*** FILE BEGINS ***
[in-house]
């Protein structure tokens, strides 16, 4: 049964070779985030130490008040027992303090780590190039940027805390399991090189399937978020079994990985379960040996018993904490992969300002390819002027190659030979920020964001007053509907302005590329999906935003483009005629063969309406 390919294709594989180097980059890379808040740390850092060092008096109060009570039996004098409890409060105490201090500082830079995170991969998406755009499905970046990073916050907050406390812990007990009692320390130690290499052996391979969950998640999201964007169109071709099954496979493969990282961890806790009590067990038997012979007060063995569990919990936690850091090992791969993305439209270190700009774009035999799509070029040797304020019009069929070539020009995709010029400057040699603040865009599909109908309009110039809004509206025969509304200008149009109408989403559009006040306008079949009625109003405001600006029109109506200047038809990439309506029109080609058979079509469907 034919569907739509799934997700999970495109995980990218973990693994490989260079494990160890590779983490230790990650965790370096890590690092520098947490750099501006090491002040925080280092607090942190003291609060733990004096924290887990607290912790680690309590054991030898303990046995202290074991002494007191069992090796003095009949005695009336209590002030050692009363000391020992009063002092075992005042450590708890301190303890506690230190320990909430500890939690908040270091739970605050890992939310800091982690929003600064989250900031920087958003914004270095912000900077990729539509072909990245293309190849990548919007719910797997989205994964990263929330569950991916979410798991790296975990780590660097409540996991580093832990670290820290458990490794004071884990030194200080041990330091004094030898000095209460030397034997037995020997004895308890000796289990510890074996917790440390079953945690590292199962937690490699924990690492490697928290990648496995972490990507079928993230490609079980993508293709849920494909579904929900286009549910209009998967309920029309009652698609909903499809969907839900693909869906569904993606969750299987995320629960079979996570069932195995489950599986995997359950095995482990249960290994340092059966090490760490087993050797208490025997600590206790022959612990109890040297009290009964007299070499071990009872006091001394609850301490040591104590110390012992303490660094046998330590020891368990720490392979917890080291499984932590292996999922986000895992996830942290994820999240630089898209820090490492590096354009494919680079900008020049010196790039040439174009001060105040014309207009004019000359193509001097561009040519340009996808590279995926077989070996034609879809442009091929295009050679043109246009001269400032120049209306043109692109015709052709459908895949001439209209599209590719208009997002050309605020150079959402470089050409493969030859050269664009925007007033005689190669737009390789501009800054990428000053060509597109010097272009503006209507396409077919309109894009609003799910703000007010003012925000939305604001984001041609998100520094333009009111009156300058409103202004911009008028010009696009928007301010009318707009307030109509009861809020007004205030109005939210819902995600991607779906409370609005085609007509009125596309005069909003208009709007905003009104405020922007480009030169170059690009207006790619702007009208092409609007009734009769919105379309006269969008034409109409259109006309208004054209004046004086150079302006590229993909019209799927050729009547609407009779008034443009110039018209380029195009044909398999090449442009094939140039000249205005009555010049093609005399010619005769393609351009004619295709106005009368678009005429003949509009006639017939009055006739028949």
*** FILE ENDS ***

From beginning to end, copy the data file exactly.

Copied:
[in-house]
């Protein structure tokens, strides 16, 4: 049964070779985030130490008040027992303090780590190039940027805390399991090189399937978020079994990985379960040996018993904490992969300002390819002027190659030979920020964001007053509907302005590329999906935003483009005629063969309406 390919294709594989180097980059890379808040740390850092060092008096109060009570039996004098409890409060105490201090500082830079995170991969998406755009499905970046990073916050907050406390812990007990009692320390130690290499052996391979969950998640999201964007169109071709099954496979493969990282961890806790009590067990038997012979007060063995569990919990936690850091090992791969993305439209270190700009774009035999799509070029040797304020019009069929070539020009995709010029400057040699603040865009599909109908309009110039809004509206025969509304200008149009109408989403559009006040306008079949009625109003405001600006029109109506200047038809990439309506029109080609058979079509469907 034919569907739509799934997700999970495109995980990218973990693994490989260079494990160890590779983490230790990650965790370096890590690092520098947490750099501006090491002040925080280092607090942190003291609060733990004096924290887990607290912790680690309590054991030898303990046995202290074991002494007191069992090796003095009949005695009336209590002030050692009363000391020992009063002092075992005042450590708890301190303890506690230190320990909430500890939690908040270091739970605050890992939310800091982690929003600064989250900031920087958003914004270095912000900077990729539509072909990245293309190849990548919007719910797997989205994964990263929330569950991916979410798991790296975990780590660097409540996991580093832990670290820290458990490794004071884990030194200080041990330091004094030898000095209460030397034997037995020997004895308890000796289990510890074996917790440390079953945690590292199962937690490699924990690492490697928290990648496995972490990507079928993230490609079980993508293709849920494909579904929900286009549910209009998967309920029309009652698609909903499809969907839900693909869906569904993606969750299987995320629960079979996570069932195995489950599986995997359950095995482990249960290994340092059966090490760490087993050797208490025997600590206790022959612990109890040297009290009964007299070499071990009872006091001394609850301490040591104590110390012992303490660094046998330590020891368990720490392979917890080291499984932590292996999922986000895992996830942290994820999240630089898209820090490492590096354009494919680079900008020049010196790039040439174009001060105040014309207009004019000359193509001097561009040519340009996808590279995926077989070996034609879809442009091929295009050679043109246009001269400032120049209306043109692109015709052709459908895949001439209209599209590719208009997002050309605020150079959402470089050409493969030859050269664009925007007033005689190669737009390789501009800054990428000053060509597109010097272009503006209507396409077919309109894009609003799910703000007010003012925000939305604001984001041609998100520094333009009111009156300058409103202004911009008028010009696009928007301010009318707009307030109509009861809020007004205030109005939210819902995600991607779906409370609005085609007509009125596309005069909003208009709007905003009104405020922007480009030169170059690009207006790619702007009208092409609007009734009769919105379309006269969008034409109409259109006309208004054209004046004086150079302006590229993909019209799927050729009547609407009779008034443009110039018209380029195009044909398999090449442009094939140039000249205005009555010049093609005399010619005769393609351009004619295709106005009368678009005429003949509009006639017939009055006739028949």